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Assuming that there's a table called tree_node, that has the primary key called id and has a nullable column called parent_id and the table embeds a tree structure (or a forest), how can one compute the depth of a node in the tree/forest in an efficient way in SQL?

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up vote 5 down vote accepted

You'll need recursion capability. Using recursive queries this will be:

WITH RECURSIVE node_ancestors(node_id, parent_id) AS (
        SELECT id, id FROM tree_node WHERE id IN (1, 2, 3)
        SELECT na.node_id, tree_node.parent_id
            FROM node_ancestors AS na, tree_node
            WHERE = na.parent_id AND tree_node.parent_id IS NOT NULL
SELECT node_id, COUNT(parent_id) AS depth FROM node_ancestors GROUP BY node_id;

The other options are doing the recursion in stored procedures, doing the recursion in the application and limiting the amount of recursion and using lots of joins. (The last option isn't really efficient for non-trivial depths)

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Nice feature. Unfortunately not present on all SQL implementations. – Marian Aug 25 '09 at 21:47

If the depth is unlimited, then the problem is recursive, and there's not really an easy and efficient solution. (There may be easy xor efficient solutions.) If you have control of the schema, and you need to access this sort of data regularly, then you could refactor the table as a nested set, with left and right containment bounds for each element. This would allow you to compute the depth of a node in a single query with elementary conditions, approximately:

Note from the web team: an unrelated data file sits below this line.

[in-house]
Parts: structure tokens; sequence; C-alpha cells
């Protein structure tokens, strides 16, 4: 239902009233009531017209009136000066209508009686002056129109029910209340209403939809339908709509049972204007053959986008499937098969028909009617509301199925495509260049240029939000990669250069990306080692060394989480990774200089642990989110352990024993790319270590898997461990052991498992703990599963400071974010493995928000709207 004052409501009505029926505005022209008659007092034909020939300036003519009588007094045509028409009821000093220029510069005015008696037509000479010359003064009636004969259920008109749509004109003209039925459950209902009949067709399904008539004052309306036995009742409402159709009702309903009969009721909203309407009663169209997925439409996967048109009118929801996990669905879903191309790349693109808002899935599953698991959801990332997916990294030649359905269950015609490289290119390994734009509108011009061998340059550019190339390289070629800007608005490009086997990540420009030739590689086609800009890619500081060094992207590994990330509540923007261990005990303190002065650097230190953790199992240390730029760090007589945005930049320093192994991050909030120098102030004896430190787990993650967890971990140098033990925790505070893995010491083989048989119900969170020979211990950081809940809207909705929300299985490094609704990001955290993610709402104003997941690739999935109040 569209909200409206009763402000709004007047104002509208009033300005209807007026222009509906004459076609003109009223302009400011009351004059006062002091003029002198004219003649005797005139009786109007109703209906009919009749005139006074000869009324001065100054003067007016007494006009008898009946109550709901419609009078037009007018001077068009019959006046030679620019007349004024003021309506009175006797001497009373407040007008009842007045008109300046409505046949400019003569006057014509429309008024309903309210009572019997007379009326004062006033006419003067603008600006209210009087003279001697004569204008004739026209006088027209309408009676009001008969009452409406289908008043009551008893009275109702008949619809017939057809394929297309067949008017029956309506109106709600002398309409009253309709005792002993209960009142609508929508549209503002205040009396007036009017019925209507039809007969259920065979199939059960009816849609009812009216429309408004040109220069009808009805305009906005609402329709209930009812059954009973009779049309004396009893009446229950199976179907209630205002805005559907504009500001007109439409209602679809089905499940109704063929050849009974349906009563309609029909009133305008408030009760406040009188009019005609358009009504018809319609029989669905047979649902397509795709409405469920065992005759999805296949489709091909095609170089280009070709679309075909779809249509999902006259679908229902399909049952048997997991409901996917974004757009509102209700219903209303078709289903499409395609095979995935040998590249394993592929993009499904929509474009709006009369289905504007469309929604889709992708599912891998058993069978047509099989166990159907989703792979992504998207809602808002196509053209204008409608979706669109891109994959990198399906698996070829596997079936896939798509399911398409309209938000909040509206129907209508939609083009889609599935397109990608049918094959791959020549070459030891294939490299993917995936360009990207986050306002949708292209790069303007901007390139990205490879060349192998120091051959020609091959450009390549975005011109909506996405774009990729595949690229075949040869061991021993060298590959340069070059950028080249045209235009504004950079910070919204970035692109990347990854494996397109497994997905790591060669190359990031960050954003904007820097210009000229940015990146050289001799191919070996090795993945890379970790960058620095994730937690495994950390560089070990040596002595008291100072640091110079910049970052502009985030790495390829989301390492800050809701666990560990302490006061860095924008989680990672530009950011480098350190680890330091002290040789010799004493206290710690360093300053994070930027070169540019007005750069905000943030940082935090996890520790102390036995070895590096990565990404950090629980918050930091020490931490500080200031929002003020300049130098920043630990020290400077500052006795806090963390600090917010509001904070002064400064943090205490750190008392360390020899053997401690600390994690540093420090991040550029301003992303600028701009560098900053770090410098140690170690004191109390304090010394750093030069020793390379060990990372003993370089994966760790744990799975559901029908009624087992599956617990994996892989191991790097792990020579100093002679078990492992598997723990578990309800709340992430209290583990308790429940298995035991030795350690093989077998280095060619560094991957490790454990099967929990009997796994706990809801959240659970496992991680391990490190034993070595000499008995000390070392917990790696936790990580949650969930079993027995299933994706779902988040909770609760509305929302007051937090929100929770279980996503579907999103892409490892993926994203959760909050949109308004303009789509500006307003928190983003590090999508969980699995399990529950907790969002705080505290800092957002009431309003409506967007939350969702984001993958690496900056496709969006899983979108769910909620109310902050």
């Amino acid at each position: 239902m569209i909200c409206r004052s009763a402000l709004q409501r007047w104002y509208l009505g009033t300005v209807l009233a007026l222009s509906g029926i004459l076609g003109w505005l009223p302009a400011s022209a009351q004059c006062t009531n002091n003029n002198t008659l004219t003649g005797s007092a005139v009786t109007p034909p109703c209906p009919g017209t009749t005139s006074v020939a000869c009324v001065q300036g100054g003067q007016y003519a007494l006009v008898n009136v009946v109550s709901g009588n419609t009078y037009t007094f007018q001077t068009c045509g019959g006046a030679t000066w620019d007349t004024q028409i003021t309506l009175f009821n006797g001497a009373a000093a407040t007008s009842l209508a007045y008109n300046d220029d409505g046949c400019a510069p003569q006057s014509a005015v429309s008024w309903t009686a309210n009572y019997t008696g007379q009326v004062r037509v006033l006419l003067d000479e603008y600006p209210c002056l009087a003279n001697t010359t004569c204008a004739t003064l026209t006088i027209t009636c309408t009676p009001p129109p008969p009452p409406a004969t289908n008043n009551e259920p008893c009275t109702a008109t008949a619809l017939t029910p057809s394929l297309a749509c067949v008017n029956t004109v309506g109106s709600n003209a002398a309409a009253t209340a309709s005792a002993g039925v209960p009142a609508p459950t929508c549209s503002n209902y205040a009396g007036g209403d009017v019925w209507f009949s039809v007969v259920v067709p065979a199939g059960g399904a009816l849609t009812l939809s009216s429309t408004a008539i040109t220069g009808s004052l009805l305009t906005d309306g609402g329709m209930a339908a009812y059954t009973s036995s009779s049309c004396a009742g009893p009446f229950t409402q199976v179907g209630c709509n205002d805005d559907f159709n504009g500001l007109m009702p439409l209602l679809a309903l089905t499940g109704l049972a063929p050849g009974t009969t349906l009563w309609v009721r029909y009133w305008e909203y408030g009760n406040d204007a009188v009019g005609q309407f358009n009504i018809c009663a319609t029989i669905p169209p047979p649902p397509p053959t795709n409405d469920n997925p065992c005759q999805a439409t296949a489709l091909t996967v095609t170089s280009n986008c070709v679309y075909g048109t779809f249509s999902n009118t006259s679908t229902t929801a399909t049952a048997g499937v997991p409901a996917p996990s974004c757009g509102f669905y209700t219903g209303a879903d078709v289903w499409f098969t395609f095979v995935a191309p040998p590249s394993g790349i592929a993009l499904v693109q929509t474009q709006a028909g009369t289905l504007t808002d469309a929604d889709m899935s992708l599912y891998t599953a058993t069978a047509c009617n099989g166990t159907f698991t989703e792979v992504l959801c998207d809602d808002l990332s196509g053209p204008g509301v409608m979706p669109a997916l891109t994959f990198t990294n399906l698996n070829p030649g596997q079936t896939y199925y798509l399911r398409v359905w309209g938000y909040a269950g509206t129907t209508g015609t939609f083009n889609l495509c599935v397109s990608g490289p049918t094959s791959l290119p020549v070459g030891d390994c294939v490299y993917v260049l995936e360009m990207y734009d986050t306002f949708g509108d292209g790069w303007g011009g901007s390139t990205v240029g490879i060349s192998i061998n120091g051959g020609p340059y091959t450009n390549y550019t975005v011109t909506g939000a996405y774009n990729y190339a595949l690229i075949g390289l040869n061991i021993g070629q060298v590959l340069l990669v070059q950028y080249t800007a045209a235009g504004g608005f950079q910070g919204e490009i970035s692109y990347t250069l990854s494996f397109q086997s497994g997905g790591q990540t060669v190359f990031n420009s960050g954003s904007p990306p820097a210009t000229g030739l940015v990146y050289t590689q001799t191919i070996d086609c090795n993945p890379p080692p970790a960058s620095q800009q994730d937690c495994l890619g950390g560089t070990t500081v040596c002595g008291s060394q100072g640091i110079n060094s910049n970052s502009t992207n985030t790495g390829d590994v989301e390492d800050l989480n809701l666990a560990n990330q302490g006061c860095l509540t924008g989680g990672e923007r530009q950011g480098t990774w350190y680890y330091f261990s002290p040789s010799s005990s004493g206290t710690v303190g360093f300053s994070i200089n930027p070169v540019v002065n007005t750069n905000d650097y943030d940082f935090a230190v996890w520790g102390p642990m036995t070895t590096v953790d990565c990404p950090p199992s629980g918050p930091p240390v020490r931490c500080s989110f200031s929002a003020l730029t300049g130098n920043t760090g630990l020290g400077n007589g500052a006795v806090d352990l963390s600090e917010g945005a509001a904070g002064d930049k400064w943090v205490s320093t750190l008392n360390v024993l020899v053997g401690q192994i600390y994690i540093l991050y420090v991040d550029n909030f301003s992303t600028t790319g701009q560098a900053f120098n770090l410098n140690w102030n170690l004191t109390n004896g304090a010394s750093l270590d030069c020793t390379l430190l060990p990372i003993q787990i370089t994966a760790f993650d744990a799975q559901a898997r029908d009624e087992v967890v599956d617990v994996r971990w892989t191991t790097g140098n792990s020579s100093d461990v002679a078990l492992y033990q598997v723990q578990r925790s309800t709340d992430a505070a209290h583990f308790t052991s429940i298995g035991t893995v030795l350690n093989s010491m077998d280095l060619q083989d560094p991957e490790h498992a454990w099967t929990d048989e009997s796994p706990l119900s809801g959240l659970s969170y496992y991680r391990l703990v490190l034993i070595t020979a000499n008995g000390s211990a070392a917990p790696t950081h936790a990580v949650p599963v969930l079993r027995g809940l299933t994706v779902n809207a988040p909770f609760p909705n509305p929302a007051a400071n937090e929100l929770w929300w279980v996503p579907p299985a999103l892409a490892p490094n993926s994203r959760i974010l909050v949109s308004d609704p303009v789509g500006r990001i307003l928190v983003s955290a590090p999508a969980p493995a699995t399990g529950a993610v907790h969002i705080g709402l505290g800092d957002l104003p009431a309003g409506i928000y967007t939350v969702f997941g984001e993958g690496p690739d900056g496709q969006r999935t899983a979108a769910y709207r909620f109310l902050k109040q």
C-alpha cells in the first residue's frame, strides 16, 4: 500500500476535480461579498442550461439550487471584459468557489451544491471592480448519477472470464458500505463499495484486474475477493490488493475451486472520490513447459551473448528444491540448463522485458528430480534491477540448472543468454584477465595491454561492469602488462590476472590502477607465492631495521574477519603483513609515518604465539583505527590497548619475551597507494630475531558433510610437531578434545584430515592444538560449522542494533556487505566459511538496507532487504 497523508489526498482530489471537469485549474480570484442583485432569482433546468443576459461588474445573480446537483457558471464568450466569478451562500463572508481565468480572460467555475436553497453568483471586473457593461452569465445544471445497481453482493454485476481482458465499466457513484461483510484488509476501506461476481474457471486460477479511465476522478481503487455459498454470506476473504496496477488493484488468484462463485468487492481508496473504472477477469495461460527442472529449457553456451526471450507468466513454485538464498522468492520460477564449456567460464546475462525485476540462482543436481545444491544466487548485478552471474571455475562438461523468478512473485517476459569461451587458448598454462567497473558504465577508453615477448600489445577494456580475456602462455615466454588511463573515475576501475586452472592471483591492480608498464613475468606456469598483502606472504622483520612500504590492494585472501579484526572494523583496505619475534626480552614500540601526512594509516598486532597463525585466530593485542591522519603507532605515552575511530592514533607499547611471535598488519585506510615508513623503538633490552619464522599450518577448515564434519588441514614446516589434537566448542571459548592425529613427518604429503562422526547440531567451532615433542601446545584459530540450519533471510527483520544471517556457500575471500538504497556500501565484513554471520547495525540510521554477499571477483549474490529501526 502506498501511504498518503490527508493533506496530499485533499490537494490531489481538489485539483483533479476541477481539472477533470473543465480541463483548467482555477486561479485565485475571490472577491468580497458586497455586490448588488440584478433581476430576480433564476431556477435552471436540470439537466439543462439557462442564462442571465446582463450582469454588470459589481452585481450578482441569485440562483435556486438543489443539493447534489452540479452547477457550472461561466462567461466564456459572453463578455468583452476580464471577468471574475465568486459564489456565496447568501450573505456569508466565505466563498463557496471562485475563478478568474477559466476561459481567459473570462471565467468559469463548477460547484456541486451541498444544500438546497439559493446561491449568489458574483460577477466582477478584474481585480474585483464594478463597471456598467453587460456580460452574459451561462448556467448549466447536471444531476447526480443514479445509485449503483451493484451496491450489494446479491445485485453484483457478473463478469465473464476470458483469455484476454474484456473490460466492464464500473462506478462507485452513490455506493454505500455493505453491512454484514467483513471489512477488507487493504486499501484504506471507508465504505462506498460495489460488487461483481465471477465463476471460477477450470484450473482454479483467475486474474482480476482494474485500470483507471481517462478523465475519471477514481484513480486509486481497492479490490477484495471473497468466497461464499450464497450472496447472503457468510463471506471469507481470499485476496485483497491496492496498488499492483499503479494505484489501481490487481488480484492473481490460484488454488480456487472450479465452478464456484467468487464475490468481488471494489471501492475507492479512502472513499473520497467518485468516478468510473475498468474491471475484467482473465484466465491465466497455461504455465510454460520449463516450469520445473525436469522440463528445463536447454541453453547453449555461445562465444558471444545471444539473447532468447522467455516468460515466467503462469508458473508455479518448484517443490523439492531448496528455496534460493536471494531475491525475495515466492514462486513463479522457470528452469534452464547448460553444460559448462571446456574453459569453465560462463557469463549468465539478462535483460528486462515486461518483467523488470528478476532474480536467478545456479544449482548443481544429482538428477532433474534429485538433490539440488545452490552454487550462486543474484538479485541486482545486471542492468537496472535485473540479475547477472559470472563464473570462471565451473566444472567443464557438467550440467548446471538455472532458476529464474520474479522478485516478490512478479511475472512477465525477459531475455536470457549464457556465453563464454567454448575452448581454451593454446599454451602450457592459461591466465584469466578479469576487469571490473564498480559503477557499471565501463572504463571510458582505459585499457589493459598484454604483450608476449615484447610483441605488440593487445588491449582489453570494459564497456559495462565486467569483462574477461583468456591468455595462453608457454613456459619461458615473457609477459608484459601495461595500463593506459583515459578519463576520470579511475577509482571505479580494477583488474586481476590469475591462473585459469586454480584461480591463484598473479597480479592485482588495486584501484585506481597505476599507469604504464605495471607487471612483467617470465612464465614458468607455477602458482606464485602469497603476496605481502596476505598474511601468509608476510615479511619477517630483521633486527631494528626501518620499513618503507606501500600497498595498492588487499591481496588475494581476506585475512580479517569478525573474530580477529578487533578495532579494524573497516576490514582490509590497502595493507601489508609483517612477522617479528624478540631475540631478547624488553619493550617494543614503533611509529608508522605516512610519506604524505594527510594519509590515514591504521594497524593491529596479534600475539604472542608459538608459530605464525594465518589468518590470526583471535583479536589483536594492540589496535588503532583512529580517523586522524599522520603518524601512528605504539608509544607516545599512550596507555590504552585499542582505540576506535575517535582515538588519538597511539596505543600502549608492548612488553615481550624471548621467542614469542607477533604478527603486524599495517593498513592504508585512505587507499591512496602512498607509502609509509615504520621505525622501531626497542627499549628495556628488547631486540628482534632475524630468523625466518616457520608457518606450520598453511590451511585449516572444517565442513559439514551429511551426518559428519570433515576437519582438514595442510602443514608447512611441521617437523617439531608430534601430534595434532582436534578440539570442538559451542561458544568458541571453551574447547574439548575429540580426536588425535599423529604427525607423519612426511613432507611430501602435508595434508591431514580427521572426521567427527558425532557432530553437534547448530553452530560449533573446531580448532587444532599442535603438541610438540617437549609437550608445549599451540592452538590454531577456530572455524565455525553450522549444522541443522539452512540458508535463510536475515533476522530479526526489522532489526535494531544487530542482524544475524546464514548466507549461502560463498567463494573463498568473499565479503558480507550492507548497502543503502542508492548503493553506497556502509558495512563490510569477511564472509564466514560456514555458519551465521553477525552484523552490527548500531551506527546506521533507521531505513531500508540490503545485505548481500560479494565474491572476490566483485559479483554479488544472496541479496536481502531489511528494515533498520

select count(*) from tree_node
    where left < myLeft
    and right > myRight
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A common way to handle trees is, in addition to the regular columns of KEY and PARENT, you also have a PATH type of columns, which contains a string value, containing the keys of the nodes that make up the path, from the root, down to and including the node itself, delimited by a character that is not allowed to be part of a key itself.

Let me give you an example:

KEY        PARENT         PATH
1          -              *1*
  2        1              *1*2*
  3        1              *1*3*
    4      3              *1*3*4*
  5        1              *1*5*
    6      5              *1*5*6*

This is mostly used with trees that doesn't change too much, like department hierarchies or similar.

I know such a string isn't exactly following the normalization theories, since it seems to invalidate multiple rules (multi-keys, multi-valued fields, etc.), but it is quite useful in many scenarios, including the one you're asking for.

In your case, you simply have to retrieve the TREE value for the node in question, and depending on what is easiest, either count the number of delimiter characters, or removing them with a replace function, and calculating the difference in lengths.

Here's SQL to give you the above list of nodes, with their depths:

from NODES

Note that this approach does not require any special syntax or support by the database engine for recursive SQL, and lends itself very nicely to indexing as well.

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Except its not invalidating the multi-valued field, since its still only a single specific path, one value. Also, at the same time as storing path, you could compute the depth once and store that if its going to be a common requirement. – Chris Chilvers Aug 25 '09 at 21:12
+1, this is my favourite tree method. – RedFilter Aug 25 '09 at 21:21

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